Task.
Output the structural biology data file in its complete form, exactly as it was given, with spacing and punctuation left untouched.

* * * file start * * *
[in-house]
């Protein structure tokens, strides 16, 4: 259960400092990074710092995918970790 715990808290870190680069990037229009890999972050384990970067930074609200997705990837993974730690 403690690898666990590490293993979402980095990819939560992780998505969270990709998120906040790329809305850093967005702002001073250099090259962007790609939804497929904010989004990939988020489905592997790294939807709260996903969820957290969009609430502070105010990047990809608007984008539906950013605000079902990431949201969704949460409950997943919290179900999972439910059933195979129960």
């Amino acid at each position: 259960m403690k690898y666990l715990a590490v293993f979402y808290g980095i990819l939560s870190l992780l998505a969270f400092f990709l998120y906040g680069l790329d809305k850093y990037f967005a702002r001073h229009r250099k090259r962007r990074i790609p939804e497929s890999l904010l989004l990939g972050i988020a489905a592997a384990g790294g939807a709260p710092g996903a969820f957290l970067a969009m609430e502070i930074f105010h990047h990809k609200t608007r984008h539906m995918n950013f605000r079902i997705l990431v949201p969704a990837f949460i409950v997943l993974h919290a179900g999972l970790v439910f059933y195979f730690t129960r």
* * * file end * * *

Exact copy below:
[in-house]
């Protein structure tokens, strides 16, 4: 259960400092990074710092995918970790 715990808290870190680069990037229009890999972050384990970067930074609200997705990837993974730690 403690690898666990590490293993979402980095990819939560992780998505969270990709998120906040790329809305850093967005702002001073250099090259962007790609939804497929904010989004990939988020489905592997790294939807709260996903969820957290969009609430502070105010990047990809608007984008539906950013605000079902990431949201969704949460409950997943919290179900999972439910059933195979129960």
């Amino acid at each position: 259960m403690k690898y666990l715990a590490v293993f979402y808290g980095i990819l939560s870190l992780l998505a969270f400092f990709l998120y906040g680069l790329d809305k850093y990037f967005a702002r001073h229009r250099k090259r962007r990074i790609p939804e497929s890999l904010l989004l990939g972050i988020a489905a592997a384990g790294g939807a709260p710092g996903a969820f957290l970067a969009m609430e502070i930074f105010h990047h990809k609200t608007r984008h539906m995918n950013f605000r079902i997705l990431v949201p969704a990837f949460i409950v997943l993974h919290a179900g999972l970790v439910f059933y195979f730690t129960r």